An Interview With Director Alexander Baack

Alexander Baack

Alexander Baack is the writer and director of Hollywood Musical: Here is a link to his website:

Q:  What is “Hollywood Musical” about?
A: It’s about a group of artists in Hollywood struggling with their personal and professional lives. There’s a director, a screenwriter, an actress, a singer and a producer, among many others we meet along the way. They also occasionally burst into song.

Q:  What inspired you to make the movie?
A: Total depression. I’d been at this for over 20 years, trying to start a career first as an actor, then as a writer and director, but about 5 years ago I was finally ready to give up. It was the first time I’d really felt that way, as bad as it’s been in the past. This was the first time I’d faced the mortal abyss of actually surrendering to total defeat. And I really wanted to. I wanted to call Dr. Kevorkian and pull the plug. But I just couldn’t walk away after all that time and work without proving to myself one last time that I could make a movie that I was really happy with, regardless of the budget. Around this time my good friend and genius composer, D.D. Jackson came to L.A. to play the Jazz festival at the Hollywood Bowl (with Bill Cosby’s band!) and he suggested I just pick up a camera and shoot something (again). That night I was watching the Tony awards and I thought, “Well, nobody’s done a no-budget musical. Not really.” I called up D.D. and blamed him and sent him a script the following week.

Q:  How autobiographical is it?
A: It’s so autobiographical I had to split myself into two characters. The director (who I play) is my more benevolent side. The positive, patient one who just appreciates the love of his family and keeps putting one foot in front of the other. The screenwriter (beautifully played by my good friend, Stefan Lingenfelter) is my cynical, bitter side. The one who’s had it with mediocrity, ignorance and a seemingly Jobian fate in an art form he still loves with all his heart. It’s also autobiographical in that all the other characters are a mix of so many friends of mine, men and women, most over 40, who have been pounding their heads against a wall for decades, cannot catch a break but still find a way to keep going, and without losing their passion for what they do. It’s something I find quite beautiful.

Q:  How did you get funding for the film?
A: I didn’t. I just scraped a little together and shot it in 8 days. I still owe money to my mom’s friend Abigail.

Q:  How did you get Sally Struthers to be in your movie?
A: She’s an old friend of Angela Pupello, who plays Diva the singer. Sally was so great. Supportive, funny as hell and game for anything. She didn’t care what she got out of it. She was just happy to help out some kids with a dream.

Q:   How will you get it distributed?
A: It didn’t get into a single festival anywhere after three years of trying and no distributor would touch it. But a nice guy named Glen Reynolds at Circus Road Films got it to a small digital distributor called Indie Rights and they agreed to put it out so it’s now available on iTunes, Amazon, Xbox and Vudu. We also put out the soundtrack on iTunes, Amazon and Spotify.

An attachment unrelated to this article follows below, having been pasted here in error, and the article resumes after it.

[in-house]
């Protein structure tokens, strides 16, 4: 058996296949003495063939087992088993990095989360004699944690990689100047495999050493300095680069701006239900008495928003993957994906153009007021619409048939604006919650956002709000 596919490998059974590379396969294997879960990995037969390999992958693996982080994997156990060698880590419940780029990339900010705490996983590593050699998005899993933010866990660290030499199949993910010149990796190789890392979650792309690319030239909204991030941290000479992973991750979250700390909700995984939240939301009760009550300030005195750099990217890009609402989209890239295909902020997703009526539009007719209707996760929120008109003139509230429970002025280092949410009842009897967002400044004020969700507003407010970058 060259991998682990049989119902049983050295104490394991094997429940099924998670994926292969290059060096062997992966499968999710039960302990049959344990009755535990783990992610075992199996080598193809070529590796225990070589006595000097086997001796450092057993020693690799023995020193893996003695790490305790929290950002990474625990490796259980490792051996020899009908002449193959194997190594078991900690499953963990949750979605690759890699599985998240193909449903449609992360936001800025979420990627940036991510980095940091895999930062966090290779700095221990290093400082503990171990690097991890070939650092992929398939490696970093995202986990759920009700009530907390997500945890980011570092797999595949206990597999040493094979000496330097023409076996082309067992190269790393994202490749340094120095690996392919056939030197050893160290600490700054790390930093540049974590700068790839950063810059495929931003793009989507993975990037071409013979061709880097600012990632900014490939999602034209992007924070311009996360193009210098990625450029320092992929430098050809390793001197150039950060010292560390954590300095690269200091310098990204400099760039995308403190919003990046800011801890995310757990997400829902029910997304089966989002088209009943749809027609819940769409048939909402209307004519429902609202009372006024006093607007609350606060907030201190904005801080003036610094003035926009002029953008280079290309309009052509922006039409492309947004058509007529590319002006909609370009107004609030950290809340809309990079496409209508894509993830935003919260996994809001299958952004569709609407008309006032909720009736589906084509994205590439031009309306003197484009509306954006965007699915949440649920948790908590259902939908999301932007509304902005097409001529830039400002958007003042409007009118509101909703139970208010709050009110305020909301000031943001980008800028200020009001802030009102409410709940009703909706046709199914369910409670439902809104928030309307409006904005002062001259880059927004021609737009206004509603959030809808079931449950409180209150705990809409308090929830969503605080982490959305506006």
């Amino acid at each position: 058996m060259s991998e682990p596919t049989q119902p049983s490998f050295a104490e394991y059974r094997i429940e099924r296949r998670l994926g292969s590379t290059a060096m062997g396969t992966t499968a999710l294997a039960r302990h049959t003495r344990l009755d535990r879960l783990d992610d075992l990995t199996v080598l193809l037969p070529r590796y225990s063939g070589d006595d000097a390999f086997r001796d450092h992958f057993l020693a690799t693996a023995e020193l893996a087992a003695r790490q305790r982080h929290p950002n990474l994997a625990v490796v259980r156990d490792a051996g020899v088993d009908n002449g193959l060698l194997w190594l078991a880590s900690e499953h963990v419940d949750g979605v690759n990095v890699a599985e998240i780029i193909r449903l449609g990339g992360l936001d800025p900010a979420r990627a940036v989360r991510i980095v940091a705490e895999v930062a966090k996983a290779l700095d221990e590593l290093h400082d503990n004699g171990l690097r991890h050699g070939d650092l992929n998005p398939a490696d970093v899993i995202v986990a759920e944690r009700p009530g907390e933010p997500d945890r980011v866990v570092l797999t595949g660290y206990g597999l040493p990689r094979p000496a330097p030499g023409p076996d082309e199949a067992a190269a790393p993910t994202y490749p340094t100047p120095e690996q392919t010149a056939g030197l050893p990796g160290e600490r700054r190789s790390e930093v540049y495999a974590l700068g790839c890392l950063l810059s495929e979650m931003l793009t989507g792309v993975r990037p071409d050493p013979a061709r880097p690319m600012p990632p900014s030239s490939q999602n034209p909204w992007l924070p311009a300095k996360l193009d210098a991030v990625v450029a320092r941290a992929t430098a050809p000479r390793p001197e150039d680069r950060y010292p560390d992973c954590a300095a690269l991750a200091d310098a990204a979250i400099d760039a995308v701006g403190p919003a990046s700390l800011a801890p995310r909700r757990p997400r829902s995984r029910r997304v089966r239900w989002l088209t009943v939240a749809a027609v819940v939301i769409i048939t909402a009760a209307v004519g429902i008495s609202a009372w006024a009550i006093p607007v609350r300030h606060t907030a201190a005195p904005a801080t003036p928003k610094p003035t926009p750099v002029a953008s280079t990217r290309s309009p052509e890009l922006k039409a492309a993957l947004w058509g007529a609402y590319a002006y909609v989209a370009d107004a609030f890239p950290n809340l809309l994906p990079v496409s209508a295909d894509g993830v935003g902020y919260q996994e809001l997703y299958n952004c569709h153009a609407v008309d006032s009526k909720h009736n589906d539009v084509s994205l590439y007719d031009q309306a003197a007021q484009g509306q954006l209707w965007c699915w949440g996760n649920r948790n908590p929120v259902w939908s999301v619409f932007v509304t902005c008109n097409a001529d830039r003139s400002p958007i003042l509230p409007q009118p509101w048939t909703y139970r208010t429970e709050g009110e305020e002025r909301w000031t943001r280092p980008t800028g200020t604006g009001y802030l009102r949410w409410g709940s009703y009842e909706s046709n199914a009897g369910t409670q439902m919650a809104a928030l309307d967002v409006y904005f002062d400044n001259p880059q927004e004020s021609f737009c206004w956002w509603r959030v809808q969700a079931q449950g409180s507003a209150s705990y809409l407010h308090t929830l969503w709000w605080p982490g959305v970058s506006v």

Q:  What are the advantages and disadvantages of using a green screen?
A: I imagine the advantage is that you can have people in spaceships. But I haven’t used one yet.

Q:  What are your real feelings about the film “Crash”?
A: Ha! You’re referring to Stefan’s explosive lament against that movie. Well I don’t like to trash other artists’ work. I’d rather hide behind fictional characters and let them do it for me

Q: Do you think that aspiring actors, writers and directors are more inspired by a need to create or a need for validation?

A: Man, I don’t know. There’s too many people out there with all kinds of motivations. But I’d guess there are many who start with a need to create and end up with a need for validation.

Q:  If you could turn any book into a movie what book would you pick and why?
A: Hm, there’s a few. I’ve adapted one but I don’t think I’d better mention it here for legal and karmic reasons. But there are a few that come to mind. I would love to do Brian Selznick’s Wonderstruck but I’m sure someone’s already on that. There’s a Fitzgerald short story called The Glass Bowl I’ve always wanted to adapt. I really want to do a movie from John Taylor Gatto’s Weapons of Mass Instruction but what that would be like is beyond me right now. Just about anything by Michael Chabon, though his writing is so great it should probably be left alone. Great movies rarely come from great prose because it’s a totally different form of expression. It’s the lesser novels with great plots that translate better into great cinema. Think of The Godfather, The Graduate, M.A.S.H., Jaws, Raging Bull or Schindler’s List. Nobody, in my opinion, has ever been able to make a great movie from The Great Gatsby or Lolita.

Please note; Eliza’s interviews are done by email. All answers are unedited and come right from the lovely fingertips of her subjects:)


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